Understanding of self-esteem is one issue which still needs to be clear and require much work to be understandable for everyone. On the other hand talking about self esteem there is also an issue which is very much enlighten about its level. There are no. of researches been done for measuring the levels of self esteem and debating on LSE or HSE have any/what impacts and benefits. Getting high self-esteem also require some cost as nothing is free or for granted. Some recent evidence suggests that high self-esteem has costs, especially under conditions of ego threat. For example, high self-esteem people are more likely to persist in the face of failure, but this creates problems when failure is unavoidable and persistence does not pay (Baumeister, et al., 2003). High self-esteem people under ego threat become overconfident and take risks, sometimes losing money as a result (Baumeister, Heatherton, & Tice, 1993). Ego threat does not only losing of money but sometimes losing of relationships as well. How students can cope up with ego threat on the negative aspects shows their over-confident leads to lack of exam preparations or class presentation cause reduction in their marks and failure.

For positive aspects having high self-esteem has strong emotional benefits for the self, it may have costs for other people. For example, the positive and certain self-concepts of high self-esteem people often lead them to become hostile, defensive, and blaming when things go badly (Blaine & Crocker, 1993). High self-esteem people become less likeable, whereas low self-esteem people become more likeable under ego threat (Heatherton & Vohs, 2000; Vohs & Heatherton, 2001).

While research in each of the directions is extensive (Baumeister, 1998; Gecas, 1982; Murk, 1995; Wells & Marwell, 1976; and Wylie, 1979 for reviews), little has been done to synthesize the three research streams into an overall integrated model. The theory of self-esteem was integrated with the three conceptualizations within the context of structural symbolic interaction, or identity theory (Stryker, 1980). (Ervin & Stryker, 2001) began the process by discussing the links between self-esteem, identity salience, and identity commitment (embeddedness of individuals within the social structure). The connections between the different conceptualizations of self-esteem, however, remain unclear. Our paper connecting the self esteem with the contingencies of self worth and measuring with GPA scores of student’s academic performance.

In popular culture like today when people have life which not only very fast but also facing pressure from different dimensions, over 2000 self-help books, audiotapes, and childrearing manuals have been developed to enhance people’s self-esteem, with the assumption that high self-esteem (HSE) leads to a more successful, satisfying life (Branden, 1994).Having high self-esteem create difficulty is a different story but this is for sure that people having low self-esteem will definitely create problem for that person, nevertheless for him/her family too. People who find that have low value in their life, or they think like they haven’t achieve much their life and they have not much to get or work to get are having somewhere around having low self-esteem, self-concept and self-worth.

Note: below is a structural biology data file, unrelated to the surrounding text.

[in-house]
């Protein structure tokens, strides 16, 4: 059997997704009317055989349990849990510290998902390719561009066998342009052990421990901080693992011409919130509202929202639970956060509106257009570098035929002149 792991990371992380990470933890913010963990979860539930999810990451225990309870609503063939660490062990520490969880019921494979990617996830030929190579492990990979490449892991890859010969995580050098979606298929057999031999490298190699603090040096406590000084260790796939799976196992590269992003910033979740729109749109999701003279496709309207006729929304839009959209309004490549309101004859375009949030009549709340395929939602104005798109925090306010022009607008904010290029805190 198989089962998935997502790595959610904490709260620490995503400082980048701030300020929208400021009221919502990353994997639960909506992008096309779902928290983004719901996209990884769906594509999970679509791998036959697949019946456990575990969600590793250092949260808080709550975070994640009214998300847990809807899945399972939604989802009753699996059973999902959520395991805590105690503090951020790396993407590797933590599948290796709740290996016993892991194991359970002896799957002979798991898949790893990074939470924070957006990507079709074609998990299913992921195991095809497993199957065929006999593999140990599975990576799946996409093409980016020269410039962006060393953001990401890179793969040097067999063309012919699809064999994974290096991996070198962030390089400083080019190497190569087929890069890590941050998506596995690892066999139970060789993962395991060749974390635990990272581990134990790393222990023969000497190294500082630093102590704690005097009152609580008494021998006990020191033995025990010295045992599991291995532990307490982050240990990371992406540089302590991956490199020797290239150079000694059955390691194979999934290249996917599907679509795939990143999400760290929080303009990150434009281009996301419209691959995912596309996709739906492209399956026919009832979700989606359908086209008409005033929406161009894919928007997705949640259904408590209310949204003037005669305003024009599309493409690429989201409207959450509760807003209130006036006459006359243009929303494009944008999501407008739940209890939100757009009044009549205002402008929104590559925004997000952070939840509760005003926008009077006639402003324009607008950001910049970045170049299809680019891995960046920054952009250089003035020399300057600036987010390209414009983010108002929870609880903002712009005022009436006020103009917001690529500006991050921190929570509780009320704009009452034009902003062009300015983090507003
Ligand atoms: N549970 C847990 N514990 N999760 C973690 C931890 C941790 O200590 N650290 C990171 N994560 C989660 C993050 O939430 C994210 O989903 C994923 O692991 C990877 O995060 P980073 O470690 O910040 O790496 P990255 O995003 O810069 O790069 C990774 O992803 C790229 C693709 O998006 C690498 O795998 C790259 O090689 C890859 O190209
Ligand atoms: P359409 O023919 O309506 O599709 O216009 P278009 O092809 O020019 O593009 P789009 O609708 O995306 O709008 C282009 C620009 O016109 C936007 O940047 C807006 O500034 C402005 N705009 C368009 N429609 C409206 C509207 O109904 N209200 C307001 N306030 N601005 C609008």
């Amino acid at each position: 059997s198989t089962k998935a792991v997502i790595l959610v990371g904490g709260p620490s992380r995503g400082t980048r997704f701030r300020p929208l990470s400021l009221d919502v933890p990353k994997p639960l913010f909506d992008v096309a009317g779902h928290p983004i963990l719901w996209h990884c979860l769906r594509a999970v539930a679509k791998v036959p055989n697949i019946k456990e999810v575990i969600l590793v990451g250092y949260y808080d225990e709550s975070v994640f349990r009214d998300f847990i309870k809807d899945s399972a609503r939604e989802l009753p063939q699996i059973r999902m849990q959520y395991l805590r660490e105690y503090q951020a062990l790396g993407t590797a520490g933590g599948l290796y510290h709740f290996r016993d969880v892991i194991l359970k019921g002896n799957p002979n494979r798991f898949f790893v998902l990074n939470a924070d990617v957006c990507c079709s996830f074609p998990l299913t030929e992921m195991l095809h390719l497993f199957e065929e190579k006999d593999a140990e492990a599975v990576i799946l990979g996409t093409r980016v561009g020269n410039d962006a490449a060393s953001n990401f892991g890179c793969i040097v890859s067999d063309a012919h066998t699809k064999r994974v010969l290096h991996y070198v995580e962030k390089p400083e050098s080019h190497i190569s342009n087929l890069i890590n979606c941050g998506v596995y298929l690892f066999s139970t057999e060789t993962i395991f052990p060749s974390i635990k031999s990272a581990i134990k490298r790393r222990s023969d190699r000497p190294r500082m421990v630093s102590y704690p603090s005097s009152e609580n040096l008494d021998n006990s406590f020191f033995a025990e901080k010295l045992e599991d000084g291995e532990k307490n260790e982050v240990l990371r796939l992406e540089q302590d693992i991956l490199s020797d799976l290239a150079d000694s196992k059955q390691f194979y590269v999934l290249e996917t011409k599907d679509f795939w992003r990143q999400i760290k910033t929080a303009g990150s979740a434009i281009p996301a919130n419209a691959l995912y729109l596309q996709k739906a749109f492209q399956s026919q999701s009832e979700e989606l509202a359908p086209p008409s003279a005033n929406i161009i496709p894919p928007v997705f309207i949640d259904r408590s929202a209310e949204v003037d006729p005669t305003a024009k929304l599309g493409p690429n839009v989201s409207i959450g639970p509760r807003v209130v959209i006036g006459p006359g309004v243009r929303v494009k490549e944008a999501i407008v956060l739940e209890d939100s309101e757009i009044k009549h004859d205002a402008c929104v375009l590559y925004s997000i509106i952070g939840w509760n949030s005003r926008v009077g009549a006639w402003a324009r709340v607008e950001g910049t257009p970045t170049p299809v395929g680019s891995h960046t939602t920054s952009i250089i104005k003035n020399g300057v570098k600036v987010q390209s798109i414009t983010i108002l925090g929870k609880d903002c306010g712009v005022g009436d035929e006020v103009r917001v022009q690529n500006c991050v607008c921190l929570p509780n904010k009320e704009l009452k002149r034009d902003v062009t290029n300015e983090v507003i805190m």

Measuring or assessment of self esteem is not that easy, it is a very difficult concept to evaluate for research. Self-esteem is a complex psychological concept, difficult to define and challenging to assess and to research (Rosenberg, 1979;Pals, 1999). The row form of self esteem, it is define as “the value or worth a person think he have about his self” it is the reflection of person’s value and appraisal about his self worth and value. Self esteem is overall evaluation of persons trait about his emotions believe and perception, for example “I am a good student in general” “I have an ability to make tasty food” or “I am proud on my academic performance”.

Much self-esteem research in the 20th century focused on global self-esteem. According to (Rosenberg, 1965), the social learning theorist define self esteem as; an individual’s global judgments about him- or herself, including levels of self-worth, self-acceptance and self-respect.

Some psychologists (Harter, 1999; Wagner & Valtin, 2004) anticipated that self-esteem was a global concept of one self, which was firm by some precise self-concepts. Self-Esteem establishes most frequently to an individual’s on the whole positive valuation of the self (Gecas, 1982; Rosenberg 1990; Rosenberg, Schooler, Schoenbach, & Rosenberg, 1995).Self-esteem is the inside feeling of a person about one self whatsoever the domain of that self-esteem. Some researchers said, It is collected of two diverse magnitudes, competence and worth (Gecas, 1982; Gecas & Schwalbe, 1983). The competence measurement (efficacy-based self-esteem) submits to the degree though which an individual can see himself as competent and efficacious. The worth measurement (worth-based self-esteem) refers to the degree though which an individual’s feel that they have some value and they are basically a persons of worth & value.